has attracted attention more for trainer Barry Abrams’ assertion that he wanted to run her in two Breeders’ Cup races on consecutive days than for her ability. But Madeline Auerbach, who bred and owns the filly in partnership, says that Lethal Heat is fit, happy, and ready to run a big race in the Nov. 6 Breeders’ Cup Ladies’ Classic
Abrams likes to keep his options open. He often will enter horses in consecutive-day stakes so that he can weigh up to the last minute which race would be optimum for his horse. He pre-entered Lethal Heat in both the Ladies’ Classic and the next day’s Breeders’ Cup Turf Sprint
and even said he’d consider running her both days.
However, Breeders’ Cup rules prohibit entering in two races if that would keep out another runner, and the Turf Sprint was over-subscribed. Therefore, Abrams entered Lethal Heat only in the Ladies’ Classic.
“What if she had lost the rider at the start (of the Ladies’ Classic)?” Abrams said. “I wanted to be able to come back Saturday. I was willing to risk $30,000 (in pre-entry and entry fees) to do it.”
Abrams and Auerbach are not afraid to run horses back quickly, especially if a horse thrives on racing. Lethal Heat finished second in the Oct. 3 California Cup Classic. She returned a week later in the Lady’s Secret Stakes (gr. I), where she was good enough to outfinish everyone except Zenyatta, a mare no one has beaten.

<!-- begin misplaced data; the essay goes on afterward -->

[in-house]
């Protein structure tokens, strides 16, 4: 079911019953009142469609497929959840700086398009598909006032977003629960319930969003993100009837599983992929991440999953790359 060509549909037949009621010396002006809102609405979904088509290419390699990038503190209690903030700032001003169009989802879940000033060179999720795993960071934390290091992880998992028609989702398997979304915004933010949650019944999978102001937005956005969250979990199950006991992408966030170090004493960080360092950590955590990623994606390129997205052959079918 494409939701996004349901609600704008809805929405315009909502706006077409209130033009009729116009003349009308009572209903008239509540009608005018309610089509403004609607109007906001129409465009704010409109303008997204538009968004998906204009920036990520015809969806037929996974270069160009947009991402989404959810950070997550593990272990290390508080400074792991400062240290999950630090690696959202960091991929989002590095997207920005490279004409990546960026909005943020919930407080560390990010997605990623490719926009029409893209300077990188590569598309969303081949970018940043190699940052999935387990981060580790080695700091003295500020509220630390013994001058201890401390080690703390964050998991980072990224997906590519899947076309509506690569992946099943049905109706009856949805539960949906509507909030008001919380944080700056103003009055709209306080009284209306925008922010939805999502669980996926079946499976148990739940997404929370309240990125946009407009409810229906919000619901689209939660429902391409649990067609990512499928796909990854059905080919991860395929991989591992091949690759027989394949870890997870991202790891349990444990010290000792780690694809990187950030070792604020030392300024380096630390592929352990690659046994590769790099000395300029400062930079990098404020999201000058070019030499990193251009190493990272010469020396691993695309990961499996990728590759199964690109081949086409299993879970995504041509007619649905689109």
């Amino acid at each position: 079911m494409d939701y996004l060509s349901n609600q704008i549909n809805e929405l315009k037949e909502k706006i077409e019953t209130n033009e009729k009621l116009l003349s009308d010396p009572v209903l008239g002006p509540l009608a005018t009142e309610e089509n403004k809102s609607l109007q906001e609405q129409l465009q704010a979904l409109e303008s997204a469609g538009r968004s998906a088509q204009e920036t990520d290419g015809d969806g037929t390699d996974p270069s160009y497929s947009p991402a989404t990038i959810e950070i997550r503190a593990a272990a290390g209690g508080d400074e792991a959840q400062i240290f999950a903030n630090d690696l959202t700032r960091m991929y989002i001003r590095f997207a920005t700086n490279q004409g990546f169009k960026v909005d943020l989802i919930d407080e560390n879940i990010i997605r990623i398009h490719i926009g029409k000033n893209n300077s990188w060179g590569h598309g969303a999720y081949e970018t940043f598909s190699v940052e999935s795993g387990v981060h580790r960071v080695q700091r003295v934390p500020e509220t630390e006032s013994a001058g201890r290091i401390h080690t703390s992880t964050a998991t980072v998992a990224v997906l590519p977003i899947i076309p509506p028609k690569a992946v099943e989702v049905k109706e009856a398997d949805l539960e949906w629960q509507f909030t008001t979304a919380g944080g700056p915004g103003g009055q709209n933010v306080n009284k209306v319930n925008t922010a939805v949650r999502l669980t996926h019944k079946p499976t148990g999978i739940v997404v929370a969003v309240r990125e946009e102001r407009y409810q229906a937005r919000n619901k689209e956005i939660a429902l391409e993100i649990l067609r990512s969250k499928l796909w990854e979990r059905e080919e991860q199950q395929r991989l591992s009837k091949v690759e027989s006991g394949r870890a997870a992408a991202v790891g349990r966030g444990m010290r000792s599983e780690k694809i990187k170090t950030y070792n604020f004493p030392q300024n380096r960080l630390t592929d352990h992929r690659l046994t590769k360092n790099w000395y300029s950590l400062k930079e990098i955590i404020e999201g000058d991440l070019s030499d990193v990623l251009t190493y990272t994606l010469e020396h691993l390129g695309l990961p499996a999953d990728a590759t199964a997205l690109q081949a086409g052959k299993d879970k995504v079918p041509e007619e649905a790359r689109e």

“One run is worth probably three works,” said Auerbach. “Sometimes a horse just needs the experience. Sometimes they need the challenge. Sometimes they need the structure. There are certain things that happen in a race that you can’t duplicate in the morning.”
While Auerbach wants to win every race, she understands that running in the money helps keep a stable solvent.
“When you have a lot of horses and you’re supporting a lot of animals, it’s unrealistic to think that you’re going to win all the time,” she said. “But it sure is important when you can run the seconds and thirds because that is absolutely what pays the bills.”
In Lethal Heat’s case, she enjoys racing and does better when she faces the starter often.
“Going into this race, she’s extremely fit, she’s extremely happy, and she’s on top of her game,” said Auerbach.
Auerbach wanted to run Lethal Heat in last year’s Breeders’ Cup World Championships, but the filly had already started nine times in 2008 and Auerbach knew she needed a rest. Following Lethal Heat’s third in the Aug. 16 Del Mar Oaks (gr. IT), Auerbach, Abrams, and co-owner Ron McCauley gave her a break, and she didn’t return to the races until January.
This will be the first Breeders’ Cup starter for Auerbach as both owner and breeder. She has made the Breeders’ Cup Lethal Heat’s primary goal for the year. The filly is by Auerbach’s stallion Unusual Heat, California’s leading sire, and is out of Lethal Leta, a mare Auerbach bought specifically to breed to her stallion.
“The only thing that’s not on Lethal Heat’s resume is a grade I win,” said Auerbach. “She’s won a grade III, she’s won a grade II, and she’s been second in a grade I.”